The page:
Mapping Time Travel
By Daniel M. Kimmel
TIME TRAVEL CONTINUES to be one of the most popular themes in science fiction. One can easily find lists online recommending the time travel movies that one simply has to see, as well as those that you should avoid like the plague. However, most of these discussions take the concept of time travel at face value: through some device or process that may not be explained, one or more characters move from one time to another. Putting aside whether it’s even possible, that approach overlooks the fact that there is a logic to such stories which becomes clearer when one considers individual films and which of the different types of time travel plots they represent.
In George Pal’s adaptation of H. G. Wells’ “The Time Machine” (1960), Wells himself (Rod Taylor) goes into the far future to discover the peaceful, pleasure-seeking Eloi. For many the movie is a romantic adventures as we watch him fall for Weena (Yvette Mimieux) and then fight off the predatory Morlocks. But neither Pal nor Wells are really concerned with the fictional Eloi. The real point of the story is a warning for those of us in the present who might be tempted to focus on the path of self-gratification, ultimately becoming the pretty but vacuous Eloi. In the movie things have gotten so bad that Wells is able to turn a shelf of abandoned books into dust with a swipe of his hand, simply because education and preparing for potential problems are no longer of any concern. Just as movies about alien encounters inevitably tell us something about the people of our time, so too do time travel movies—wherever they may go—reflect on our present.
For the purposes of this essay, let’s posit four different types of time travel plotlines and see if the films that fall under each category share much in common. We can begin with the obvious: do the characters travel into the past or into the future? Films that travel into the past usually follow one of two agendas. The first one is that the past was a kinder “Golden Age.” Even if the past is flawed, as it lacks the benefits of modernity, it is a nostalgia trip reminding us of what has been lost. In “Somewhere in Time” (1980), a playwright (Christopher Reeve) goes into the past to meet and fall in love with a great actress (Jane Seymour). Woody Allen put a slight spin on the same thing in “Midnight in Paris” (2011), where a screenwriter (Owen Wilson) goes back to 1920s Paris and meets F. Scott Fitzgerald, Gertrude Stein, Luis Bunuel, and Ernest Hemingway. It’s a movie that is very much in the nostalgia camp except that Allen has the characters in the 1920s longing for the Paris of the late 19th century where, in turn, its denizens celebrate an even earlier time. It turns out that no one is satisfied with the era they’re in. Sometimes, as in the genial 1949 musical adaptation of Mark Twain’s “A Connecticut Yankee in King Arthur’s Court,” the hero (Bing Crosby) brings the benefits and wisdom of the present into the past. In this case, the nostalgia is still there, but it can be improved upon.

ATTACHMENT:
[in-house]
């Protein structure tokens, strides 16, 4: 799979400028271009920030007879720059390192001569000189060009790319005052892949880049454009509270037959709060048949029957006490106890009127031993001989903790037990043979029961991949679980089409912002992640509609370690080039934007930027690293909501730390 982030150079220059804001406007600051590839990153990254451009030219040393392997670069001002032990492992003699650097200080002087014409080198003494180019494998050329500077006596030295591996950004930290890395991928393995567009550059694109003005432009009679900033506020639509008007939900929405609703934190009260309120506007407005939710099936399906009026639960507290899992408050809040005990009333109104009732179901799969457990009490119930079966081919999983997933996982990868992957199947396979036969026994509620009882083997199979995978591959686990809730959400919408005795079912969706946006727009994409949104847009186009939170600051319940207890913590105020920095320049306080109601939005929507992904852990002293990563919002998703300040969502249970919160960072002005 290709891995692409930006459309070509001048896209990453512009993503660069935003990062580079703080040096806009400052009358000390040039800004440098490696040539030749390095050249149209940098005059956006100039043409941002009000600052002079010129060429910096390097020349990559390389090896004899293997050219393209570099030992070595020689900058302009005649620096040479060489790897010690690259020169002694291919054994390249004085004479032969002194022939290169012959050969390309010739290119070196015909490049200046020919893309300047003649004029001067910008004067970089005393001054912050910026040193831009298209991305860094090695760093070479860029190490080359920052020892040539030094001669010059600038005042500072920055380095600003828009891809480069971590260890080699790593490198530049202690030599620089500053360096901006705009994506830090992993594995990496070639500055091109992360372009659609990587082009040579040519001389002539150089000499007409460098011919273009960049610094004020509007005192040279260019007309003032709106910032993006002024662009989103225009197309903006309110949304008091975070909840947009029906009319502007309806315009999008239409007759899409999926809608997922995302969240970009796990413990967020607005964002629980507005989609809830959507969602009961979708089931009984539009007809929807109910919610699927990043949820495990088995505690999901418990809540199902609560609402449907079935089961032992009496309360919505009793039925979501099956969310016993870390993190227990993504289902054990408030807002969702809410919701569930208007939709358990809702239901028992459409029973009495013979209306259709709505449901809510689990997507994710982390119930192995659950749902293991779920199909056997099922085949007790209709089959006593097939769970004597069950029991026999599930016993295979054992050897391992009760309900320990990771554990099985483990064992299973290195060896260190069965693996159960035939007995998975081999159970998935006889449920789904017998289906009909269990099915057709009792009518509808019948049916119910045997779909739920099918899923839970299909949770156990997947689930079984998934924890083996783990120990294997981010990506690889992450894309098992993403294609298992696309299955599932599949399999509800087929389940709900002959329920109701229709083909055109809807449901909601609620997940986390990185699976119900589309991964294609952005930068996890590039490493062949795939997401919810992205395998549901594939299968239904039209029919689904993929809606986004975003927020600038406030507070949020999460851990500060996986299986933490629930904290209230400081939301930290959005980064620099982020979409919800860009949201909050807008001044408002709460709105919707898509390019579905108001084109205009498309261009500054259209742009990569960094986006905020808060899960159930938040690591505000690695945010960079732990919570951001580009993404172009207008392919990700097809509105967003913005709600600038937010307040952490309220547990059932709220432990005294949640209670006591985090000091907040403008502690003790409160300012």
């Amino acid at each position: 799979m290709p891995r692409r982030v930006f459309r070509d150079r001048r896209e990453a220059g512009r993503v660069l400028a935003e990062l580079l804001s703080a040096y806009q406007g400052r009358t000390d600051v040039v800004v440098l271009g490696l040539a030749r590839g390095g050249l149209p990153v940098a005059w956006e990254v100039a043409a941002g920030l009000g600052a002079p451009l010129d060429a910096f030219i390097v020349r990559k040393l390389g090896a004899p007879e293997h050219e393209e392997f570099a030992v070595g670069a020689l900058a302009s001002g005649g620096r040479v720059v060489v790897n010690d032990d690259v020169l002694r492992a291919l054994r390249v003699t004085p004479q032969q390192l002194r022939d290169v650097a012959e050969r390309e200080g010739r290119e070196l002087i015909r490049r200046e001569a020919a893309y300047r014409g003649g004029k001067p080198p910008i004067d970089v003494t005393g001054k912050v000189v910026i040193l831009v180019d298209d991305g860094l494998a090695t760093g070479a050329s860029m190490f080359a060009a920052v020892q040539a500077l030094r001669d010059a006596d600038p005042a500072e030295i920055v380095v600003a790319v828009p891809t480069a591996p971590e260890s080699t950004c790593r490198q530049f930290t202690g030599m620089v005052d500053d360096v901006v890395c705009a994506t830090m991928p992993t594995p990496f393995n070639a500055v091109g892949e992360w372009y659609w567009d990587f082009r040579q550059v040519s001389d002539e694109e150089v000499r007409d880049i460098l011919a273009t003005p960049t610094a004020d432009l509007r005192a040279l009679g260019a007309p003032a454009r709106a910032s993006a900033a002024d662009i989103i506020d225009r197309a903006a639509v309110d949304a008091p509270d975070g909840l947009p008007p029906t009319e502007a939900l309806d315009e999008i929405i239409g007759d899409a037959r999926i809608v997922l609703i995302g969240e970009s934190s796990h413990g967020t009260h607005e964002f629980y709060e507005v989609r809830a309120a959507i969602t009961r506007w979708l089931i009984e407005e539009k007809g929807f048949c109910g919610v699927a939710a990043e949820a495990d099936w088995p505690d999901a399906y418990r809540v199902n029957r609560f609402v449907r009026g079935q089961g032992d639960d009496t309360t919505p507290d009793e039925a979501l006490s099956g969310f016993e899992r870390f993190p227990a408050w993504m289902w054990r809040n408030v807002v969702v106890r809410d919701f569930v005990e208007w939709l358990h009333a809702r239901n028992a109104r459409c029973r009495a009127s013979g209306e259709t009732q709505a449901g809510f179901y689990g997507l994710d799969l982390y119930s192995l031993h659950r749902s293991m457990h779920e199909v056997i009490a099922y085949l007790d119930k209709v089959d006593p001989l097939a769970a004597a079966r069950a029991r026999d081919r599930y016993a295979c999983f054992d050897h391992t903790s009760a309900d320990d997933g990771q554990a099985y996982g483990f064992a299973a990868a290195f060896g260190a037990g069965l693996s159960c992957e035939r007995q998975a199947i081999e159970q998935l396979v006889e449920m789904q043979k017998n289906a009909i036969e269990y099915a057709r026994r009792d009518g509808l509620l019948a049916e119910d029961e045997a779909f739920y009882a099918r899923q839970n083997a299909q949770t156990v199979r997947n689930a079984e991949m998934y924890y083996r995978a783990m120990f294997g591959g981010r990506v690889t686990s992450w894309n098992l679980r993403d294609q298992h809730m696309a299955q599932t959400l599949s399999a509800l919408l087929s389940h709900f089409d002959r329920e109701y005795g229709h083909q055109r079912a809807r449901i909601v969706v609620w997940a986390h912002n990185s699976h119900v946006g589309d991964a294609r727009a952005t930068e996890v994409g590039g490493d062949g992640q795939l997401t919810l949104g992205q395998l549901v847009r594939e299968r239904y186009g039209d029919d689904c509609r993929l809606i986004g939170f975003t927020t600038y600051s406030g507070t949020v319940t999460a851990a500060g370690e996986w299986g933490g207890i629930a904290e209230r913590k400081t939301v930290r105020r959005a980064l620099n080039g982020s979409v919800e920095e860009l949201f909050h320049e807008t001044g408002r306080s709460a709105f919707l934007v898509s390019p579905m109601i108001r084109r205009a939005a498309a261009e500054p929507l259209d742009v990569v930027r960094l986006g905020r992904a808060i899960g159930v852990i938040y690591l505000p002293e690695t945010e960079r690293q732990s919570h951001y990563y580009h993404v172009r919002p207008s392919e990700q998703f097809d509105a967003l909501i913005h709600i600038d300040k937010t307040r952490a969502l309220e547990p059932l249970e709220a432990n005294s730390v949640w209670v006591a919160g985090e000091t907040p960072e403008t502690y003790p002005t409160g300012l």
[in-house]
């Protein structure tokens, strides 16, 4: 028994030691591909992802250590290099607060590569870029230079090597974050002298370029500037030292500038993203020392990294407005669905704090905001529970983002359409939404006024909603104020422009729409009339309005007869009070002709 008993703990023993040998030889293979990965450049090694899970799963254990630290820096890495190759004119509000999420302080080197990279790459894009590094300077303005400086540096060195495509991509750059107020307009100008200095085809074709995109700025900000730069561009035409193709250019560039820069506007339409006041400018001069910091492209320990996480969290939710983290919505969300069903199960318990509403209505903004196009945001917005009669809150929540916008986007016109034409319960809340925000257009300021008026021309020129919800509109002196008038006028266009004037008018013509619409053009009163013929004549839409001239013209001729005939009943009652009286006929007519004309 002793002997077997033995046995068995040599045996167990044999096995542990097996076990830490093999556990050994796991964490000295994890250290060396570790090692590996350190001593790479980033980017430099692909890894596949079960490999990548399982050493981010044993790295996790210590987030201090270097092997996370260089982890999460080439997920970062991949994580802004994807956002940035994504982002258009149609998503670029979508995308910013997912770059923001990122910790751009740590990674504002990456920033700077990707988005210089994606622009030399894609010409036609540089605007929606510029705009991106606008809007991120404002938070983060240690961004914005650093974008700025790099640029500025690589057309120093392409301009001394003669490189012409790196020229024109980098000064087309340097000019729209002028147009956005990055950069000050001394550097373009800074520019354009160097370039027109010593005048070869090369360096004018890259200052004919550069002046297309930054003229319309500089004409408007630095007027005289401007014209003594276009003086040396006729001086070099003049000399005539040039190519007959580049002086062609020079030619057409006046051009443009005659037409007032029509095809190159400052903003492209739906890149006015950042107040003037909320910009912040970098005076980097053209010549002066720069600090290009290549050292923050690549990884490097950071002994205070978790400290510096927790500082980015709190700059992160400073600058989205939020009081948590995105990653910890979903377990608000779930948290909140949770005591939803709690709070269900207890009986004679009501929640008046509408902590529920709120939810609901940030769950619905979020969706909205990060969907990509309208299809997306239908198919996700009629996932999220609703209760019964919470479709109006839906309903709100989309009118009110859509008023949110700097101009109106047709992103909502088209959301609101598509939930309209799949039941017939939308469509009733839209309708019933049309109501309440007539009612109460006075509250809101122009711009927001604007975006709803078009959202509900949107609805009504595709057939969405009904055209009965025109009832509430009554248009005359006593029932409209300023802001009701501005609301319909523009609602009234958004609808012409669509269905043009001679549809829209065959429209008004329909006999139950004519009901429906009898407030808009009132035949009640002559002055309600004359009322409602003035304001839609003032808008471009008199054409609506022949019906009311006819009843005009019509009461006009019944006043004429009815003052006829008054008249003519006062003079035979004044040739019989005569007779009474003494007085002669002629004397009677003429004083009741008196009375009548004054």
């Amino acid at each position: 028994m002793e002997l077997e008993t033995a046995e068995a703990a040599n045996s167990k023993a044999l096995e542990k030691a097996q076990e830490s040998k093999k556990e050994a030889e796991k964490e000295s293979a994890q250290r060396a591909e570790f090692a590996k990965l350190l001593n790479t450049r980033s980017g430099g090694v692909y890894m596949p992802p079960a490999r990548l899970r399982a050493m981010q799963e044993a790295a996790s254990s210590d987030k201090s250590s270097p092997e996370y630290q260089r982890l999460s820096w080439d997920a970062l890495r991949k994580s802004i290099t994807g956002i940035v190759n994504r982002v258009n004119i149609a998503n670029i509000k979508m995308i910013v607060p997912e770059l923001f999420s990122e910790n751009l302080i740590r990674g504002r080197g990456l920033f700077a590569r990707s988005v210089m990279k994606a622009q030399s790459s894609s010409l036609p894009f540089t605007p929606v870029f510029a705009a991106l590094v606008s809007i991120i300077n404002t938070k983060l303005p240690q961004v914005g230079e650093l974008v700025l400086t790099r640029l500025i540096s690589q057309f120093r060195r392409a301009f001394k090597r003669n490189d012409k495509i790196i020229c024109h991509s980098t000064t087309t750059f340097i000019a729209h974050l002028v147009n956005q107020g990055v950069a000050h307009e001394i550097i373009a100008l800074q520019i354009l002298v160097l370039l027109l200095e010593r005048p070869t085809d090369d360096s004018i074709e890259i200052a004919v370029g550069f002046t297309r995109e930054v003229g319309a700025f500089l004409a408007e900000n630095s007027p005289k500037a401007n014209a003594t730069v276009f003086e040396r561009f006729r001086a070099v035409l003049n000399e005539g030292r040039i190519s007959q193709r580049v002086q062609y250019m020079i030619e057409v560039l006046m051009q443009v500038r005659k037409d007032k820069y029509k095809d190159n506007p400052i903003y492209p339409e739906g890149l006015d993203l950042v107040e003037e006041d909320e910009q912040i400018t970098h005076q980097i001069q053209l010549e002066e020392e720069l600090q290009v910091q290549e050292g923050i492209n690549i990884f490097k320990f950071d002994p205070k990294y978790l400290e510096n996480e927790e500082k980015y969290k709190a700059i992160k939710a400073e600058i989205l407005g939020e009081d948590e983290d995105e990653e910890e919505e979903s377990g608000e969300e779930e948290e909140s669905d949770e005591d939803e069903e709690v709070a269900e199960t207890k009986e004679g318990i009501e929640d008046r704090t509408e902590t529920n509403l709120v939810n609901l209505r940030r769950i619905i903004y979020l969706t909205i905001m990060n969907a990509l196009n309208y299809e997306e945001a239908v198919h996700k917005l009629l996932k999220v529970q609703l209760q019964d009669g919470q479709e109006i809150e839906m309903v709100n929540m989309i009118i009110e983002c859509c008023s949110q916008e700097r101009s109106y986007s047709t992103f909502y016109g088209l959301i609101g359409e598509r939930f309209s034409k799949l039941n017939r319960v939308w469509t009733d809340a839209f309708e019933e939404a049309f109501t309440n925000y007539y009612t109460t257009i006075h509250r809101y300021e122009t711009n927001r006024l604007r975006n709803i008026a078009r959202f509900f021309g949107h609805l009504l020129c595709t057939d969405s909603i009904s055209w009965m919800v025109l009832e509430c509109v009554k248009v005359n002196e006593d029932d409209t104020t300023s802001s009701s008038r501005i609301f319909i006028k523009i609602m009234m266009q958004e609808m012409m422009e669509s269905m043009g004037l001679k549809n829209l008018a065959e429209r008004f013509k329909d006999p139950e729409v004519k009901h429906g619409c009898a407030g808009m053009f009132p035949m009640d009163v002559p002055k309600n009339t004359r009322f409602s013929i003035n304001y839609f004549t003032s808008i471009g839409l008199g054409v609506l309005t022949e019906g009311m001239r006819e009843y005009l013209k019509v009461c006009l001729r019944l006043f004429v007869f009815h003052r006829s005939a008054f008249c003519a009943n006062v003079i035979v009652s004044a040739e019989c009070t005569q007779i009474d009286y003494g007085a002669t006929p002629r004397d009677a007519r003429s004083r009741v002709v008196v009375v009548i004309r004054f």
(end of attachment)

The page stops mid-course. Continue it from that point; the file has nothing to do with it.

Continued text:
At some point travel into the past ceases to be nostalgia and becomes dangerous. One of the most famous short stories in this regard, Ray Bradbury’s “A Sound of Thunder,” was made into an incredibly awful 2005 film of the same name. In it, hunters travel back to prehistoric times to kill dinosaurs. When one of them goes off the proscribed path and kills something that was supposed to live, it has profound and horrific effects down through to our present. Another flop film was “Timeline” (2003), where archeology students go back to 14th century France to rescue their professor. The further back you go, the more the past ceases to be romantic and quaint. When audiences want to go to the past to vicariously enjoy another time, it’s not surprising that movies that rob them of that don’t succeed.